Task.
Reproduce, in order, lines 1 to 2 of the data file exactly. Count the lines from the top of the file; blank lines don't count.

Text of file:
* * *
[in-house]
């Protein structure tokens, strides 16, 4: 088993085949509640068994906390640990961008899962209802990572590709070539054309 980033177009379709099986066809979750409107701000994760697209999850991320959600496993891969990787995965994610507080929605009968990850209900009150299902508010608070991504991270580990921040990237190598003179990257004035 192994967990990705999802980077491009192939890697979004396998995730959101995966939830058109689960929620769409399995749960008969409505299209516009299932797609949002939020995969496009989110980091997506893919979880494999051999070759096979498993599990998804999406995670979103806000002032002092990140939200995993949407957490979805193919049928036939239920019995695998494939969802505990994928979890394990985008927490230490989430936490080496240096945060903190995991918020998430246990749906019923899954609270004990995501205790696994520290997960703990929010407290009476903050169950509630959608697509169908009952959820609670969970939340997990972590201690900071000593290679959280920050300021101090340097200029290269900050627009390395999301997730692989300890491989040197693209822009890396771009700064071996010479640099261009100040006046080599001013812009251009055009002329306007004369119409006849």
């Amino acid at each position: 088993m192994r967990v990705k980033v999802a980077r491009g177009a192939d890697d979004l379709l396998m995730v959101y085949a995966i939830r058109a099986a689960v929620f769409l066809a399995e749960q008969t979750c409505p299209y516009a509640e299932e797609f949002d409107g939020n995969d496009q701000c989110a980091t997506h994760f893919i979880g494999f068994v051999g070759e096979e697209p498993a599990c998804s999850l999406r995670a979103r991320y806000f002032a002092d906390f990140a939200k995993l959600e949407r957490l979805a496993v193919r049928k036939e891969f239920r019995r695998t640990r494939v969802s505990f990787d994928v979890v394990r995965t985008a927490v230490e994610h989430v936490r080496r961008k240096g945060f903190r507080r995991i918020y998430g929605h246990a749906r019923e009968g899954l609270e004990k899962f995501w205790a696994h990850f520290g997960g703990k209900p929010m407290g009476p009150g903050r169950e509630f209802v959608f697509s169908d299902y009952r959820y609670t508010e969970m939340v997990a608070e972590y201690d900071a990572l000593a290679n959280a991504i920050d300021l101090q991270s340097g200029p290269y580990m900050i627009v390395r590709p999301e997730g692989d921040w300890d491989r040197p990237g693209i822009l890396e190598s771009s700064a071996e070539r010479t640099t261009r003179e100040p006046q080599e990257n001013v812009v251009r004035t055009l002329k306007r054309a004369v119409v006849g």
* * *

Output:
[in-house]
């Protein structure tokens, strides 16, 4: 088993085949509640068994906390640990961008899962209802990572590709070539054309 980033177009379709099986066809979750409107701000994760697209999850991320959600496993891969990787995965994610507080929605009968990850209900009150299902508010608070991504991270580990921040990237190598003179990257004035 192994967990990705999802980077491009192939890697979004396998995730959101995966939830058109689960929620769409399995749960008969409505299209516009299932797609949002939020995969496009989110980091997506893919979880494999051999070759096979498993599990998804999406995670979103806000002032002092990140939200995993949407957490979805193919049928036939239920019995695998494939969802505990994928979890394990985008927490230490989430936490080496240096945060903190995991918020998430246990749906019923899954609270004990995501205790696994520290997960703990929010407290009476903050169950509630959608697509169908009952959820609670969970939340997990972590201690900071000593290679959280920050300021101090340097200029290269900050627009390395999301997730692989300890491989040197693209822009890396771009700064071996010479640099261009100040006046080599001013812009251009055009002329306007004369119409006849």